In terms of children’s books I’m very much a Harry Potter fan, having read the books first a couple of years ago after resisting for so long. I also love Philip Ridley, Neil Gaiman and Philip Pullman. I have a particular love for dark children’s stories.

These are just a few, it would take an age to list of the books and authors that I love.

What are you reading at the moment?

 At the moment I’m reading The Graveyard Book by Neil Gaiman which I’m really enjoying but which is also making me very anxious about my own writing which I can’t help comparing it with!

Do you set aside a certain amount of time to write or do you write when the mood takes you?

 I have a very strict timetable for my writing. I’m a big procrastinator and so I find that if I don’t have a timetable to stick to I’m likely to achieve nothing at all. I also have a set number of words that I want to write each day. At the moment that is 1000 words a day, Monday to Friday. It’s a small amount and so is not at all daunting whilst also being a good minimum amount to aim for each day. I’m treating writing as a full time job at the moment, with a daily weekday timetable of 9-5, with regular breaks for exercise and food scheduled in too.

Do you find it difficult to give up ownership of your writing to a reader or do you enjoy letting others read your work?

 Previously I have been very conscious about letting anyone read my work but now I’m quite happy to publish stuff on my blog and to ask for other people’s opinions. I know that I have a long way to go before I am an accomplished writer and everyone has to start somewhere so I’ve stopped being self conscious about sharing my work. That doesn’t mean that I don’t still get a bit down-hearted when I’ve written something I felt was good that gets a poor reaction from others though!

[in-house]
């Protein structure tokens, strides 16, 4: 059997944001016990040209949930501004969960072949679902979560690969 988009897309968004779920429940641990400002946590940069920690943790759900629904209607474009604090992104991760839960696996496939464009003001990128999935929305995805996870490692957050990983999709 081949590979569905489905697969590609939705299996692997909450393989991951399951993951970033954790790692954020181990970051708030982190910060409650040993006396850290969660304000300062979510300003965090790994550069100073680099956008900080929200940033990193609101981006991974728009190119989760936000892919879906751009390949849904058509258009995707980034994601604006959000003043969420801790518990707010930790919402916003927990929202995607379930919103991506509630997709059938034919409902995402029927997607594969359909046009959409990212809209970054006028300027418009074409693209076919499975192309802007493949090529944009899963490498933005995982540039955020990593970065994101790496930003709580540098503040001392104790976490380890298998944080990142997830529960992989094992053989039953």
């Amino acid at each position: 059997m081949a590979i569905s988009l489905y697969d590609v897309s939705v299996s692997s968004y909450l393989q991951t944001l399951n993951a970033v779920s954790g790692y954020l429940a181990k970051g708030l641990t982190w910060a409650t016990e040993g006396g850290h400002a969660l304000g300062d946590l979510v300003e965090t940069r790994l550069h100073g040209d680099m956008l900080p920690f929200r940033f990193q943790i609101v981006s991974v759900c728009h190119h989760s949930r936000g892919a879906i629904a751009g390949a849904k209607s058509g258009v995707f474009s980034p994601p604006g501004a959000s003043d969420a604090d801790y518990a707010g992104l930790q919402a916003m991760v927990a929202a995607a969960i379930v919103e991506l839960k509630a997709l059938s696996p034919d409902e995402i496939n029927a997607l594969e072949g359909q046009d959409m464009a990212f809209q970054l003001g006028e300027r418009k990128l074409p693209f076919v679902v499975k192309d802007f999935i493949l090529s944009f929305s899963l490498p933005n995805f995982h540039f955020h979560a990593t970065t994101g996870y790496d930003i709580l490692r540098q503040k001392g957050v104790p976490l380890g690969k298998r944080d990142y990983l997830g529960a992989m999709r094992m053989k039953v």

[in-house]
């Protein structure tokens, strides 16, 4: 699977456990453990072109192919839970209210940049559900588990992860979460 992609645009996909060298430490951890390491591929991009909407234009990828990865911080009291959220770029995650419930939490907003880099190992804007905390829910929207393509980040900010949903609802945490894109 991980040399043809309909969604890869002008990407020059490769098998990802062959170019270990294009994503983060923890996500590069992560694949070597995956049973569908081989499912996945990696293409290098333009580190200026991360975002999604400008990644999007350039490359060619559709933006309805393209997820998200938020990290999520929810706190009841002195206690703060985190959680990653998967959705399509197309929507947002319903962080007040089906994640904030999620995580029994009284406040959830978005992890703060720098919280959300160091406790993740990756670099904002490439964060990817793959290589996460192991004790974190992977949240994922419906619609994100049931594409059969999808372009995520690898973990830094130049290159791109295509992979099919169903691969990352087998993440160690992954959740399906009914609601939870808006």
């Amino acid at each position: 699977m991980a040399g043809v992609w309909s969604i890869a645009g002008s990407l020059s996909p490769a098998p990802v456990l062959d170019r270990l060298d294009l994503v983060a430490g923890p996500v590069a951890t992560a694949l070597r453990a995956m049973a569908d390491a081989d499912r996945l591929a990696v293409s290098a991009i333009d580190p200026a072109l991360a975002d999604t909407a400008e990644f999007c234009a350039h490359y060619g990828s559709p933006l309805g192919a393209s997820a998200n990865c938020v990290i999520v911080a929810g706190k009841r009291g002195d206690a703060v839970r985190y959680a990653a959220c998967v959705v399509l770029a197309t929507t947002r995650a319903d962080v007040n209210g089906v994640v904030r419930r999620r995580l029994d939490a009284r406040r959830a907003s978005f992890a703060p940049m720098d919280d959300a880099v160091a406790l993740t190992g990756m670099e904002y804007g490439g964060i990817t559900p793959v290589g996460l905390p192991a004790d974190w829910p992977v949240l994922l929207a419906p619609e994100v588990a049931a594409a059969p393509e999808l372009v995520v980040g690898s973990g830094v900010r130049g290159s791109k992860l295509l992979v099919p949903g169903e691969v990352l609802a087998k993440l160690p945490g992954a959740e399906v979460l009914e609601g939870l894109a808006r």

How do you like to unwind when you aren’t writing?

 I love all things creative and spend a lot of time painting and sewing. Writing can mean long periods of time sitting still and so I make sure that I do yoga and walk everyday which I find really relaxes me and clears my mind. I’m currently obsessed with vinyl and my favourite way to spend a weekend afternoon is rifling through the contents of a record shop and spending my limited money on new records to take home and indulge in.

What advice would you give to those thinking of picking up the pen to write?

Go for it! I put it off for a long time thinking that I wasn’t a good enough writer before realising that I may well be better than I think and that I wouldn’t find out until I gave it a go. Having started giving it a go I now know that I’m not good enough yet but that with practise I can only get better and so why not keep on with it.

Illustrations

So I’ve now made a decent start on my children’s story and am starting to really get into the thick of it. I find that I produce much better work if I can force myself to keep the momentum going and so I’ve been making the effort to really absorb myself in my characters and the story. I cannot constantly write though. I need to have frequent little breaks in order to take a step back and reflect on what I’ve written. I try to remain engulfed by the story throughout these breaks however, and today I did a couple of quick illustrations of the characters to help me really picture them when I’m writing.

Although I do enjoy art and spend a lot of time painting and illustrating, I do it very much for my own enjoyment and so do not plan to be illustrating my book myself. This particular illustration was done very quickly and not meant for an audience at all so please do be kind about it. I’m posting it up here purely as a taster for what the book is about. It also reveals the title of my book: A Villain’s Daughter.

Here’s the illustration with a small extract: